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The flu is a very dangerous virus that can cause serious illness and even death.
During flu season, there are many myths that spread about the flu shot. Understanding the facts about the flu vaccine may help to protect yourself, friends, and family from the flu this year.
Fact: The flu shot cannot give you the flu because the virus strain is not active. Some people may experience side effects, such as mild soreness or swelling, muscle ache, and low-grade fever, which can be confused with symptoms of the flu.
Fact: Flu experts review which strains of the flu are in the other areas of the world to predict which will hit the United States. Even if the vaccine is not a perfect match, it can help to prevent severe complications and decrease the time and severity of the illness.
Fact: Although flu season typically peaks in December through February, you can be exposed as early as October. Flu vaccines become available by the end of August. The Centers for Disease Control and Prevention recommend getting your flu shot by the end of October, if possible. The flu shot takes 14 days to protect you. On the flip side, even if you don’t get your vaccine early, it’s never too late for your flu shot. Flu season lingers into May!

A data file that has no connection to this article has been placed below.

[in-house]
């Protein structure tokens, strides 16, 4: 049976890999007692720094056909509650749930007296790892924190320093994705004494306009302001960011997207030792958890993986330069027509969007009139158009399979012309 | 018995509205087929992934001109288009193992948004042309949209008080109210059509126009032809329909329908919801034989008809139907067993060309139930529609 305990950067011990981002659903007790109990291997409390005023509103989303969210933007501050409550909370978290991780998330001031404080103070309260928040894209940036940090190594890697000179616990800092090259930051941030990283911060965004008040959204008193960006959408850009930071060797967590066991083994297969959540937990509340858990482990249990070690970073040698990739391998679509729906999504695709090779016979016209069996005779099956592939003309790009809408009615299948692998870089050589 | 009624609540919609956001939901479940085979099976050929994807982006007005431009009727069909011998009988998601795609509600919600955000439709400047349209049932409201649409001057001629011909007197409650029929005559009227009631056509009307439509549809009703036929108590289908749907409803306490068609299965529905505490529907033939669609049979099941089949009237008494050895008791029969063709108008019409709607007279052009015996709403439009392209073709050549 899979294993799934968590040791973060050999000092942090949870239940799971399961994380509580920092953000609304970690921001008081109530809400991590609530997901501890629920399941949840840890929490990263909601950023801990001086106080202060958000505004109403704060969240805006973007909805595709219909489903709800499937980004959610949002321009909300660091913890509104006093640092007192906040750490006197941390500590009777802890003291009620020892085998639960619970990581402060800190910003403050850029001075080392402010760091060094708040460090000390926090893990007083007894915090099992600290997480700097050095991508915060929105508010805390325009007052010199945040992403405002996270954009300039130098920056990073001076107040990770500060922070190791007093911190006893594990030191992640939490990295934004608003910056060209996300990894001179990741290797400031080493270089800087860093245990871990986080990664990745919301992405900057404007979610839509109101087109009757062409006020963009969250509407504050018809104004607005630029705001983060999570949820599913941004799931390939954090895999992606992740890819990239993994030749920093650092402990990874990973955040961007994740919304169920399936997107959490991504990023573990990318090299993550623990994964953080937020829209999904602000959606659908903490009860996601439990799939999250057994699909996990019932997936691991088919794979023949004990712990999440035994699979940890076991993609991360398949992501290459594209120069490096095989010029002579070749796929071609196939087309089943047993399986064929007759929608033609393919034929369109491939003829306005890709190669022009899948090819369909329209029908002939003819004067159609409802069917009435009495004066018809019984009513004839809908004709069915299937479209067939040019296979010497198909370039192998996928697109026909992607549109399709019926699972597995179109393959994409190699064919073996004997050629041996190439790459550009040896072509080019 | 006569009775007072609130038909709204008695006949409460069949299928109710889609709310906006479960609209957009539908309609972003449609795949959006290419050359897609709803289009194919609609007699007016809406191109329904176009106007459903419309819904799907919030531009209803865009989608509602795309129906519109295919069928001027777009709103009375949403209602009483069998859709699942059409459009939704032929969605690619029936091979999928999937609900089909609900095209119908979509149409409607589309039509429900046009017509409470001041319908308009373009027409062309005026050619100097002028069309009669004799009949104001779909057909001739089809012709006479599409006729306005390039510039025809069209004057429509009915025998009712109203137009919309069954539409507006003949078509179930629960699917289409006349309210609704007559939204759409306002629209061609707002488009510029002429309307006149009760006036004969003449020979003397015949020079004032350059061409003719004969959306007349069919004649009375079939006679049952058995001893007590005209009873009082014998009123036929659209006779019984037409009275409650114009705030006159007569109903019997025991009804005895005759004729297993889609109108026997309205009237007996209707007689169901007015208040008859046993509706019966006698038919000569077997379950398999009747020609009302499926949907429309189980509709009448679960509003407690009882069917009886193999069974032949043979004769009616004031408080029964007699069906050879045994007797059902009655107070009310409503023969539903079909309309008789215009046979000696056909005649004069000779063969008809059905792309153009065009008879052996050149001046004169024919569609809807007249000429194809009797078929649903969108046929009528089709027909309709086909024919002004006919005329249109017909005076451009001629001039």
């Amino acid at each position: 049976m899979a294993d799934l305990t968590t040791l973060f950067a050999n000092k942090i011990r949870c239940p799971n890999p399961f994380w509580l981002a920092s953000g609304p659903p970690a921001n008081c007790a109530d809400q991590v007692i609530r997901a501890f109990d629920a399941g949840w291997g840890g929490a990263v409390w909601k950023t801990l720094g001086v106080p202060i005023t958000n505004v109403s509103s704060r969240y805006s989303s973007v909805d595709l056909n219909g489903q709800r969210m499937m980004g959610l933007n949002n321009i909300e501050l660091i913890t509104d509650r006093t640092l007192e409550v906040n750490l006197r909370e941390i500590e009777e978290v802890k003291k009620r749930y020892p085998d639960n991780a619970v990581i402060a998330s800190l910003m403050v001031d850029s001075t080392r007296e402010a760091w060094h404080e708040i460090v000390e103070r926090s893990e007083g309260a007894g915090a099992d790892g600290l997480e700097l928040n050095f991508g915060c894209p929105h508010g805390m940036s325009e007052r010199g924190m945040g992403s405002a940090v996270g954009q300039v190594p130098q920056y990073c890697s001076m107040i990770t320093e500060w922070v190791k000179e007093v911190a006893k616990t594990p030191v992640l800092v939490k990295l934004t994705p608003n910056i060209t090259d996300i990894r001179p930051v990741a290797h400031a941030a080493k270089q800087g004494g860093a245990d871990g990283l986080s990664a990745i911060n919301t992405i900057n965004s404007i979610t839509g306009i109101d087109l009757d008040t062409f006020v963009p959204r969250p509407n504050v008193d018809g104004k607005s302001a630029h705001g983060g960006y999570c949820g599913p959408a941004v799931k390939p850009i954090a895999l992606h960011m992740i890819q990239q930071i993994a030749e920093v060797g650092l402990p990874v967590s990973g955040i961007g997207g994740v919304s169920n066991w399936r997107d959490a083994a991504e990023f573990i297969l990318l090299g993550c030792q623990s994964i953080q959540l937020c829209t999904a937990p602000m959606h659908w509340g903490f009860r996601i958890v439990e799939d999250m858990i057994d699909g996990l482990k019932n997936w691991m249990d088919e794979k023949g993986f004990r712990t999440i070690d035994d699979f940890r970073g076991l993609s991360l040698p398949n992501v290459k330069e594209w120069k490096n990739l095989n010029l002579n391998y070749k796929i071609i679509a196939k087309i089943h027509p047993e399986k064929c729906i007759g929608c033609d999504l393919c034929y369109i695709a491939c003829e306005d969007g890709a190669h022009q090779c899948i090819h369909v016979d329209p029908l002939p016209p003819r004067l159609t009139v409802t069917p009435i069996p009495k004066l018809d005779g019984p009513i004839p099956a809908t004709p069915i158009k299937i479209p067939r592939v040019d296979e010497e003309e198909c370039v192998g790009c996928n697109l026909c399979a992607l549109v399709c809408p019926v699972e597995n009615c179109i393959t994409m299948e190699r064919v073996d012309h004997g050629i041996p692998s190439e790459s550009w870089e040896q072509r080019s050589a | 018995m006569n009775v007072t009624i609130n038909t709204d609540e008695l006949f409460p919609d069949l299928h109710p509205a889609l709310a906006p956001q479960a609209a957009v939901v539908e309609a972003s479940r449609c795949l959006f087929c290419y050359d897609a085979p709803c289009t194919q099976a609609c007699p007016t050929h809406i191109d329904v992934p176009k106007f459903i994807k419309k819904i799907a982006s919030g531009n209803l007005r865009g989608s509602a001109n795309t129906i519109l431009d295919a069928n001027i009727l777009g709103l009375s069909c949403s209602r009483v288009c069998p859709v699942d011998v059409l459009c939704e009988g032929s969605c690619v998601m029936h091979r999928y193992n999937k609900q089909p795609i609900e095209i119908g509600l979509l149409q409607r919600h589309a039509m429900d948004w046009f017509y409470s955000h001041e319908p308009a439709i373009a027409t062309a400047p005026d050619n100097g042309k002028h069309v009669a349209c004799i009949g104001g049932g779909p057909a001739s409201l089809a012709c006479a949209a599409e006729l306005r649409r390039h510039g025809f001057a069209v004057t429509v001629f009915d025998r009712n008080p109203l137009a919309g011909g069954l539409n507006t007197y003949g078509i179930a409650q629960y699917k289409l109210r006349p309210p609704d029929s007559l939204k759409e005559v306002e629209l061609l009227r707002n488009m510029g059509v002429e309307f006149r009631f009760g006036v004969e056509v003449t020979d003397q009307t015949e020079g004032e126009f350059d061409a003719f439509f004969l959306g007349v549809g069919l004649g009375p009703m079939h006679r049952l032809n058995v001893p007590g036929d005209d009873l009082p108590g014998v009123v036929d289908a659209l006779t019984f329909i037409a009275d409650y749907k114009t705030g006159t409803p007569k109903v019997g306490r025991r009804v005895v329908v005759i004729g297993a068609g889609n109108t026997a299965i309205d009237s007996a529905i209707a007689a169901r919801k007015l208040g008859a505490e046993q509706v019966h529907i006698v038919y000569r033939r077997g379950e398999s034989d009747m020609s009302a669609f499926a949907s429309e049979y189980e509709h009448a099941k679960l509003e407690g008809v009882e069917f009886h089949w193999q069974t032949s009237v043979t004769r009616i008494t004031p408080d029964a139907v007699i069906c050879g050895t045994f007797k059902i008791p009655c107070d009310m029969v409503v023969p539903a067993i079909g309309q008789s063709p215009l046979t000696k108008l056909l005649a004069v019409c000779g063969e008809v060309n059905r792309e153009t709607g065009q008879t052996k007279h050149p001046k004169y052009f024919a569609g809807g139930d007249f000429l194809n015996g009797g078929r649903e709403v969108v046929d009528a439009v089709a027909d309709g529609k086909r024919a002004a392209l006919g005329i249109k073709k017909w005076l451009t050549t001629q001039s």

Fact: Avoiding the flu in the past does not mean you will have a flu-free future. Every year a new flu season puts you at risk. You can also be a carrier of the flu and give it to others by not getting the vaccine. Between 20 and 30 percent of people carry the flu with no symptoms!
Fact: Although this is the first step, there are other ways to decrease your risk including:
• avoiding contact with people infected with the flu or showing symptoms
• washing your hands frequently with soap and water
• not touching your nose, mouth or eyes to reduce risk of spreading
According to the Centers for Disease Control and Prevention: every person six months and older should get the flu shot, especially the following groups:
The Centers for Disease Control and Prevention recommend that those with severe, life-threatening allergies to the flu vaccine should not be vaccinated. In addition, if you have an allergy to eggs or other ingredients, or a history of Guillain-Barré Syndrome, you should discuss with your doctor whether the vaccine is right for you.
Most people will receive the inactivated flu vaccine as an injection. The flu vaccine is also available as a live attenuated nasal spray. This spray is an option for some non-pregnant people between the ages of two and 49. Talk to your pharmacist or doctor about the right vaccine for you and let them know if you have any of the following:
For those 65 years and older, the high-dose flu shot is the best option.
Flu vaccines are available at:
The flu vaccine is FREE for all Rhode Island residents, with or without insurance. For non-RI residents the flu shot is covered by most insurances at either a pharmacy or doctor’s office.
For further questions or concerns, your local pharmacists are a great resource to turn to and they can vaccinate at any time. It’s important to start protecting yourself today against the flu with a free flu shot! For more information, visit this website.
Contributing to this post is Kayla Pelletier, Pharmacy Student